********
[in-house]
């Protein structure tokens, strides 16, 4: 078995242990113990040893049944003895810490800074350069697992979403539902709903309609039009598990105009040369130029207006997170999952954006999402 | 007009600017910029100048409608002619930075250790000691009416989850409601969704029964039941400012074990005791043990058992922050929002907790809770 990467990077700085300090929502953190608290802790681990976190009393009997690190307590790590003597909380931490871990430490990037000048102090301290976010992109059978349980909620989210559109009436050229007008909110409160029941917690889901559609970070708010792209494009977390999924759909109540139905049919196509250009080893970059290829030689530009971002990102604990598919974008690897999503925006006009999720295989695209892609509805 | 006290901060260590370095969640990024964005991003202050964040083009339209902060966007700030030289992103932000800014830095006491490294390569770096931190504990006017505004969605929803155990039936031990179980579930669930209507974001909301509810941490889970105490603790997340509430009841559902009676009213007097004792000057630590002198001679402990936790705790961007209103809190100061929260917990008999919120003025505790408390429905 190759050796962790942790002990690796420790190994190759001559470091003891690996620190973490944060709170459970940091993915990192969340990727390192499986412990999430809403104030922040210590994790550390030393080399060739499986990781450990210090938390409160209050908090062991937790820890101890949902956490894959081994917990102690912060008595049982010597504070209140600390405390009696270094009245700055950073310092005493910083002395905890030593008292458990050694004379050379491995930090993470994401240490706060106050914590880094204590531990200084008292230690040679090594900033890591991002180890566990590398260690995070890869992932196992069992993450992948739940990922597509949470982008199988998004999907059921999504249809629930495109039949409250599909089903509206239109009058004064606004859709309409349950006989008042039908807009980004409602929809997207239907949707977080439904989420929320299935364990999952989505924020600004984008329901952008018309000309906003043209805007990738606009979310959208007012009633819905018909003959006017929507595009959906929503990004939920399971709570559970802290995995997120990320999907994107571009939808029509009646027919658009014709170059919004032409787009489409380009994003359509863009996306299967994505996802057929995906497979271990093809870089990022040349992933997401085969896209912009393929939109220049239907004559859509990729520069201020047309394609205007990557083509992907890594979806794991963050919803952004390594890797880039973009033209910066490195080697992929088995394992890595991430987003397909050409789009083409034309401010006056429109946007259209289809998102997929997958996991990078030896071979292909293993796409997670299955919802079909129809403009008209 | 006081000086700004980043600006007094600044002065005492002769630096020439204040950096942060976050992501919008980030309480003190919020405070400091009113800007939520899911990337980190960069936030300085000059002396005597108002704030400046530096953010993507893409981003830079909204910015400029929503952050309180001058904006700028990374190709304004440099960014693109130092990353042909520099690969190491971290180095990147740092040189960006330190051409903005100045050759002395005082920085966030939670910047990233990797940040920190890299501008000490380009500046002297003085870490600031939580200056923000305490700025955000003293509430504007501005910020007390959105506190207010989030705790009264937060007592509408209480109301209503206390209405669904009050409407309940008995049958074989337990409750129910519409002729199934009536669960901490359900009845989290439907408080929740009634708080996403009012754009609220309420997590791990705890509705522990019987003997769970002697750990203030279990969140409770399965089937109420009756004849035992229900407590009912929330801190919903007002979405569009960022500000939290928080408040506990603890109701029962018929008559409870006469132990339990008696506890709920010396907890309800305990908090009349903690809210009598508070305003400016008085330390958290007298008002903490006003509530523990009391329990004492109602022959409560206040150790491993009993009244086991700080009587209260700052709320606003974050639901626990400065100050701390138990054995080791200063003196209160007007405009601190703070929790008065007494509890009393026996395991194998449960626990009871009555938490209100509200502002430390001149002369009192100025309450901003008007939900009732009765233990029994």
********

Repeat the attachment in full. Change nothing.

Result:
[in-house]
């Protein structure tokens, strides 16, 4: 078995242990113990040893049944003895810490800074350069697992979403539902709903309609039009598990105009040369130029207006997170999952954006999402 | 007009600017910029100048409608002619930075250790000691009416989850409601969704029964039941400012074990005791043990058992922050929002907790809770 990467990077700085300090929502953190608290802790681990976190009393009997690190307590790590003597909380931490871990430490990037000048102090301290976010992109059978349980909620989210559109009436050229007008909110409160029941917690889901559609970070708010792209494009977390999924759909109540139905049919196509250009080893970059290829030689530009971002990102604990598919974008690897999503925006006009999720295989695209892609509805 | 006290901060260590370095969640990024964005991003202050964040083009339209902060966007700030030289992103932000800014830095006491490294390569770096931190504990006017505004969605929803155990039936031990179980579930669930209507974001909301509810941490889970105490603790997340509430009841559902009676009213007097004792000057630590002198001679402990936790705790961007209103809190100061929260917990008999919120003025505790408390429905 190759050796962790942790002990690796420790190994190759001559470091003891690996620190973490944060709170459970940091993915990192969340990727390192499986412990999430809403104030922040210590994790550390030393080399060739499986990781450990210090938390409160209050908090062991937790820890101890949902956490894959081994917990102690912060008595049982010597504070209140600390405390009696270094009245700055950073310092005493910083002395905890030593008292458990050694004379050379491995930090993470994401240490706060106050914590880094204590531990200084008292230690040679090594900033890591991002180890566990590398260690995070890869992932196992069992993450992948739940990922597509949470982008199988998004999907059921999504249809629930495109039949409250599909089903509206239109009058004064606004859709309409349950006989008042039908807009980004409602929809997207239907949707977080439904989420929320299935364990999952989505924020600004984008329901952008018309000309906003043209805007990738606009979310959208007012009633819905018909003959006017929507595009959906929503990004939920399971709570559970802290995995997120990320999907994107571009939808029509009646027919658009014709170059919004032409787009489409380009994003359509863009996306299967994505996802057929995906497979271990093809870089990022040349992933997401085969896209912009393929939109220049239907004559859509990729520069201020047309394609205007990557083509992907890594979806794991963050919803952004390594890797880039973009033209910066490195080697992929088995394992890595991430987003397909050409789009083409034309401010006056429109946007259209289809998102997929997958996991990078030896071979292909293993796409997670299955919802079909129809403009008209 | 006081000086700004980043600006007094600044002065005492002769630096020439204040950096942060976050992501919008980030309480003190919020405070400091009113800007939520899911990337980190960069936030300085000059002396005597108002704030400046530096953010993507893409981003830079909204910015400029929503952050309180001058904006700028990374190709304004440099960014693109130092990353042909520099690969190491971290180095990147740092040189960006330190051409903005100045050759002395005082920085966030939670910047990233990797940040920190890299501008000490380009500046002297003085870490600031939580200056923000305490700025955000003293509430504007501005910020007390959105506190207010989030705790009264937060007592509408209480109301209503206390209405669904009050409407309940008995049958074989337990409750129910519409002729199934009536669960901490359900009845989290439907408080929740009634708080996403009012754009609220309420997590791990705890509705522990019987003997769970002697750990203030279990969140409770399965089937109420009756004849035992229900407590009912929330801190919903007002979405569009960022500000939290928080408040506990603890109701029962018929008559409870006469132990339990008696506890709920010396907890309800305990908090009349903690809210009598508070305003400016008085330390958290007298008002903490006003509530523990009391329990004492109602022959409560206040150790491993009993009244086991700080009587209260700052709320606003974050639901626990400065100050701390138990054995080791200063003196209160007007405009601190703070929790008065007494509890009393026996395991194998449960626990009871009555938490209100509200502002430390001149002369009192100025309450901003008007939900009732009765233990029994």